The use of clay for healing dates back to 60 BC, when the Romans used it for intestinal issues. Years later, a famous Greek physician named Galen was the first to use clay for sick and injured animals. Today, clay is often used as an ingredient in poultices, which can be created at home or in the barn for the benefit of your equine companions. Making your own clay poultices ensures ingredient quality and allows you to customize the blend specifically for your horse. This article outlines a few benefits of clay poultices along with steps to make your own!
How to create your own clay poultice
1. Buy the ingredients
The first and most important thing to note is that not all clays are 100% pure. When sourcing ingredients for your poultice, be sure to find a clay that’s not adulterated (many brands contain lead and other harmful substances), and that offers third party lab testing results. Do your research to find a quality supplier.
Calcium bentonite clay is a popular choice for poultices. You can find it in powder form online or in most health food stores. To make your poultice, you’ll also need spring, distilled or filtered tap water. Pure high quality essential oils can also be added depending on the ailment you’re treating, as well as Manuka honey, which boasts antibacterial properties. Witch hazel, tea (instead of water), colloidal silver, apple cider vinegar and carrier oils also make good additions to your blend.
2. Create your blend
After you’ve carefully selected each ingredient, it’s time to mix your poultice. Combine half a cup of clay with a cup of cold water, and choose any additional ingredient(s) specific to the health issue you are addressing.
Do not mix your poultice in a metal container or with metal utensils. Metal reacts with the clay, reducing its effectiveness. Make as much as you need, keeping in mind that perishable ingredients have a shorter shelf life. Store in an airtight glass container in a dry cool place.
3. Apply to your horse
Apply the poultice to your horse using positive intention. Each custom blend offers a unique healing energy and experience for him – and for you! Use a wooden spoon, tongue depressor or non-metal utensil to apply the clay liberally to the site, and leave it to set. When the clay becomes dry and flaky, it’s time to reapply it.
Keep in mind that you do not want to place a contaminated dispenser (or fingers) back into your poultice if you are dealing with wounds and/or infection. Use one end of the utensil, then the other, and then dispose of it. Wear rubber gloves when applying.
Common uses for clay poultices
Below are some of the most common ways you can use clay poultices on your equine companion. Just remember that the first step in addressing any ailment or injury should be to contact your vet. Ask him or her if a clay poultice might help supplement the care your horse is receiving, and if there are any specific ingredients you should add to the clay/water mix.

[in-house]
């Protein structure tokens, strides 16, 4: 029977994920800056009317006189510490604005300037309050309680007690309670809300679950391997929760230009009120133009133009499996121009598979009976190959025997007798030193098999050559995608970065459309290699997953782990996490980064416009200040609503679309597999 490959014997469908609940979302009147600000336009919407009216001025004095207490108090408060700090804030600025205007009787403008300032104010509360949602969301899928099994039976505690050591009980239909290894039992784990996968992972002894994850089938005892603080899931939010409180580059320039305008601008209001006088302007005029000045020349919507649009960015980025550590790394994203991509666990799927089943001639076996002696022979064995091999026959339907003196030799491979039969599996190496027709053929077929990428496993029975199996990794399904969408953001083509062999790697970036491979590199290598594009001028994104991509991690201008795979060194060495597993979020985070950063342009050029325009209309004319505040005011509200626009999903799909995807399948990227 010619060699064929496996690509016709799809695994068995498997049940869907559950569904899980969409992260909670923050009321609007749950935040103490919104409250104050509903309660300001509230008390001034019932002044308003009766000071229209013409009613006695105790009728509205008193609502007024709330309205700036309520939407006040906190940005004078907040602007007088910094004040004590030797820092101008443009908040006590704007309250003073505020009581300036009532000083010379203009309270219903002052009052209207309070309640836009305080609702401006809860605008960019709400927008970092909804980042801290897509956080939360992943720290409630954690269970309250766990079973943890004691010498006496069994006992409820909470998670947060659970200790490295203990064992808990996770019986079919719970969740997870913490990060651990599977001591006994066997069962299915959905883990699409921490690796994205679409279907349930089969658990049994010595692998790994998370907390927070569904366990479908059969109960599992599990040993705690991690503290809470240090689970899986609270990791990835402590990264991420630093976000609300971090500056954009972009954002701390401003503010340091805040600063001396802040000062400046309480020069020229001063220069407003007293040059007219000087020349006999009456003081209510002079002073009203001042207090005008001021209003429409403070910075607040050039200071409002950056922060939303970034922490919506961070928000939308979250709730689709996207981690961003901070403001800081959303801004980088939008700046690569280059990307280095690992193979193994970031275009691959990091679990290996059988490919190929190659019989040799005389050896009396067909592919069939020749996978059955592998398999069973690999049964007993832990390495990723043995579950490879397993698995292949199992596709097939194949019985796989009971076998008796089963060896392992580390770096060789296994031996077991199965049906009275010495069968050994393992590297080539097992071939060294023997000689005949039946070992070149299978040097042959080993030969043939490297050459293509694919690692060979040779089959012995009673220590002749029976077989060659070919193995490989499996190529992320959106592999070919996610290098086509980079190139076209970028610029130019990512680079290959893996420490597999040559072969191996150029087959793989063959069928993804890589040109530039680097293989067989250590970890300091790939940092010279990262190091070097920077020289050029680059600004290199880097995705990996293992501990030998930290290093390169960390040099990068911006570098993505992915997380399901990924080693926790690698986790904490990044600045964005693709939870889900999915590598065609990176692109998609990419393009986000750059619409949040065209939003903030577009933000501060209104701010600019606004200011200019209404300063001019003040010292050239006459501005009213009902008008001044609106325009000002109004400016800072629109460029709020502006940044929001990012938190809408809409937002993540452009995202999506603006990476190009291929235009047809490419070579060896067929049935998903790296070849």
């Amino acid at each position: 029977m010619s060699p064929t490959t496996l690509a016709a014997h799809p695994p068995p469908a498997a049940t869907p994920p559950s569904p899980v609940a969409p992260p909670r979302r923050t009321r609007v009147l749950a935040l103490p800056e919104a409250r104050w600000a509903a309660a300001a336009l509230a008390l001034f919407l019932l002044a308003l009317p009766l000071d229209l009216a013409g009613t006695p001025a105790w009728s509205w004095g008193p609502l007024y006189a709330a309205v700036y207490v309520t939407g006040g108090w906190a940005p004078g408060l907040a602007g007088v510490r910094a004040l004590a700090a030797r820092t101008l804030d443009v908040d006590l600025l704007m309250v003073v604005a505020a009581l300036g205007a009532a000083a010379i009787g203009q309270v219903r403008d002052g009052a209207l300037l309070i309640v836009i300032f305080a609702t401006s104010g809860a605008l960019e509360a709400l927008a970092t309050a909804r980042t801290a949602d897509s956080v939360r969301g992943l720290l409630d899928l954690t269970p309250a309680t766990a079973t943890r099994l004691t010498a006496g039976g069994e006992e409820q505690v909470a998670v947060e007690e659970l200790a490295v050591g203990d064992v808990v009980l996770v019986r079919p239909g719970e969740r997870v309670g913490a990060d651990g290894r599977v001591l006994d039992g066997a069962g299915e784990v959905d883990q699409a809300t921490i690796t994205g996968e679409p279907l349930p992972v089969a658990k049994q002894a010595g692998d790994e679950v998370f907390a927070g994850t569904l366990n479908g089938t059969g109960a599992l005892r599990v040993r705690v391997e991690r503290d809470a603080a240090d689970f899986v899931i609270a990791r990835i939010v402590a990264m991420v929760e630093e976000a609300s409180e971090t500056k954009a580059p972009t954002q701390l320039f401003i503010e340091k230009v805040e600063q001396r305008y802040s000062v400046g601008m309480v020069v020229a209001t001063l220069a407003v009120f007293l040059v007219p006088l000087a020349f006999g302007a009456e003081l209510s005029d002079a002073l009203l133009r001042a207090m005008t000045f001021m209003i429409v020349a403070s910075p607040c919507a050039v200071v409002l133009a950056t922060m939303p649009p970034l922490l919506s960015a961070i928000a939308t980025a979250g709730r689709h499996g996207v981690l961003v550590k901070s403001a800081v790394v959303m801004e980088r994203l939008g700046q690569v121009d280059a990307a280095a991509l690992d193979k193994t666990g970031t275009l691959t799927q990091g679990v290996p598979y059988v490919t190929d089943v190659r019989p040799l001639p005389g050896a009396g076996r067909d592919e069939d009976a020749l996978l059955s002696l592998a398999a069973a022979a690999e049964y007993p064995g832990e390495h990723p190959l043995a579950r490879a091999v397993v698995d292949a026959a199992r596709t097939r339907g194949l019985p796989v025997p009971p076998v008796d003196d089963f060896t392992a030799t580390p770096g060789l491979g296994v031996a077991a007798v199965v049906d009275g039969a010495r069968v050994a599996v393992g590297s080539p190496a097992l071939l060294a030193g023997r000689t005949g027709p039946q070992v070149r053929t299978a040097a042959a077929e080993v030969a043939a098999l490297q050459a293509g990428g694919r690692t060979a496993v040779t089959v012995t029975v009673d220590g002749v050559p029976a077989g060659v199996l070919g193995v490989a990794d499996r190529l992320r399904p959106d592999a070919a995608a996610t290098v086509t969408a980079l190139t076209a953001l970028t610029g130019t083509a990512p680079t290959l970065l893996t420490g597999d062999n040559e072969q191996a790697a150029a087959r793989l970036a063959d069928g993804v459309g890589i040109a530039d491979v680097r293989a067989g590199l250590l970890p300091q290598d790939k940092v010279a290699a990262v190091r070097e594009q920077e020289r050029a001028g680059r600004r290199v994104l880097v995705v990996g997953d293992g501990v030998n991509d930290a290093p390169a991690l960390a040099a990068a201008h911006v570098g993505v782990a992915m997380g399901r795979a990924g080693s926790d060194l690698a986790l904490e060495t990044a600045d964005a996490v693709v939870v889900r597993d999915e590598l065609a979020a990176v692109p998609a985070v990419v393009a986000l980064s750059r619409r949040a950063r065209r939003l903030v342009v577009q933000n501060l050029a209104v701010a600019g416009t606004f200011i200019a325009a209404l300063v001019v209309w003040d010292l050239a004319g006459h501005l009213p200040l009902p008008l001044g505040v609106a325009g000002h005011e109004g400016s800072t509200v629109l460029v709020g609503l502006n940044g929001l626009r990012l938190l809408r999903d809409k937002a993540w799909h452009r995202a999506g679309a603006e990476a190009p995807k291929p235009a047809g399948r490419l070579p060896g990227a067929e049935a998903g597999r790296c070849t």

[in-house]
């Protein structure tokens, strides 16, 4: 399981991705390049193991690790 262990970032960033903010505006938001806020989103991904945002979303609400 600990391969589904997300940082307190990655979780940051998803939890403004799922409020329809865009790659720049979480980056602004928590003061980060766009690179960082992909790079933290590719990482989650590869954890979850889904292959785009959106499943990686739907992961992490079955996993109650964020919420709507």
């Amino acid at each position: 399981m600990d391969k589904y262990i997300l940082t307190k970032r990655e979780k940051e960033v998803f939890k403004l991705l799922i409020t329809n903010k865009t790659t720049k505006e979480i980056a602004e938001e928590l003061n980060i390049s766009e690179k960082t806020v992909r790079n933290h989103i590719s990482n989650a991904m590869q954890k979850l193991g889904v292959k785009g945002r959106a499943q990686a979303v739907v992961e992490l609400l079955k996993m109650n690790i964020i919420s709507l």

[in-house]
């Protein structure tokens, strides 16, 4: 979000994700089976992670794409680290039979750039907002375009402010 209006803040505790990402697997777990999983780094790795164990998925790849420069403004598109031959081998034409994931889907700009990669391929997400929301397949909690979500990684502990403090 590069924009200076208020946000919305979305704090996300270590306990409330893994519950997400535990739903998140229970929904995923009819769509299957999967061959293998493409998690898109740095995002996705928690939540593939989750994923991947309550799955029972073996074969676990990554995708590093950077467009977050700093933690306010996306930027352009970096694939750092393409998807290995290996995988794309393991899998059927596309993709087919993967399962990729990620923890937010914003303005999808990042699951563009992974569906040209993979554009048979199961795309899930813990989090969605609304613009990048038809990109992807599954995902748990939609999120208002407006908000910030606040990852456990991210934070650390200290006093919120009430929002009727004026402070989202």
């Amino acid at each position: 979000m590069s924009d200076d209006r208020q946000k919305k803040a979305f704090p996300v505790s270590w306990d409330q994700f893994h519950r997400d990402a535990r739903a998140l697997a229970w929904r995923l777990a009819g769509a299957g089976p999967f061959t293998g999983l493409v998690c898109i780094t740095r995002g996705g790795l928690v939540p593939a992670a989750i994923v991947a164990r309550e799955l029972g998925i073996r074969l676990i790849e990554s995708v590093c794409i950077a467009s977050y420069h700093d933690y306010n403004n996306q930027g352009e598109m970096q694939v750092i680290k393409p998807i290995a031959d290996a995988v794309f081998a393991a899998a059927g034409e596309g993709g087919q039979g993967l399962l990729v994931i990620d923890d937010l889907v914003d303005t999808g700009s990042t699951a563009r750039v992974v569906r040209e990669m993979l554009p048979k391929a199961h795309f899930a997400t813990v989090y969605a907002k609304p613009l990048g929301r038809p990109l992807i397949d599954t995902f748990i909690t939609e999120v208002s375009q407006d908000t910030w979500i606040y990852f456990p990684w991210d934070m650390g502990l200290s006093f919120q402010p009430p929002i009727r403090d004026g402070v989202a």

Chronic flare-ups and inflammation
Apply (in order) poultice, cotton wrap, saran wrap or damp paper bag, no-bow wrap and a bandage. Apply on and off until the inflammation disappears, then continue applying just the clay poultice until healed.
Cold poultices can be used on your horse’s legs prior to and following exercise to assist in preventing injury. A cold wrap can help prevent inflammation, increase blood flow and help with stiff joints.
Do not place clay over an infected wound, or any wound that is draining. Place a gauze pad that is larger than the wound over the infection, and hold it in place by applying clay to the edges. Follow with a sweat wrap to pull out the infection. When the infection has dissipated and inflammation is gone, you can cover the wound with the poultice. This also prevents flies from agitating the wound.
Adding colloidal silver, Manuka honey, activated black charcoal and/or an essential oil will offer extra support for infections, and can also help prevent proud flesh.
Bug bites and stings
Cover the bite and surrounding area with your poultice. For tick bites, start by dropping peppermint or Palo Santo essential oil directly on the tick to remove it. It should release within 30 seconds. Place a charcoal clay poultice over the tick site to draw out any poisons.
Clay poultices can help speed the healing of mud fever, rain rot, allergies, rashes, hives and other common skin conditions. Add chamomile tea, herbal tinctures and infused water to your poultice to create a customized remedy. Apple cider vinegar balances pH levels and is a top choice for skin conditions, while honey offers an antibacterial remedy and softens scabs.
Epsom salts, apple cider vinegar, flaxseed, castor oil, sugar (organic) and plantain leaves can be added to a clay poultice to aid in the healing of thrush, hoof abscesses, white line disease, puncture wounds and other hoof ailments. All ingredients should be natural in order to prevent infection.
In the wild, many animals eat soil and clay to help remove toxic elements from their systems. Because clay has absorbent properties, it draws toxins, chemicals, heavy metals, poisons and parasites toward it. Offering clay to your horse in edible form is detoxifying and can help prevent illness. It can also be used to help get rid of internal parasites and ulcers. Of course, speak with your vet before feeding anything new to your horse.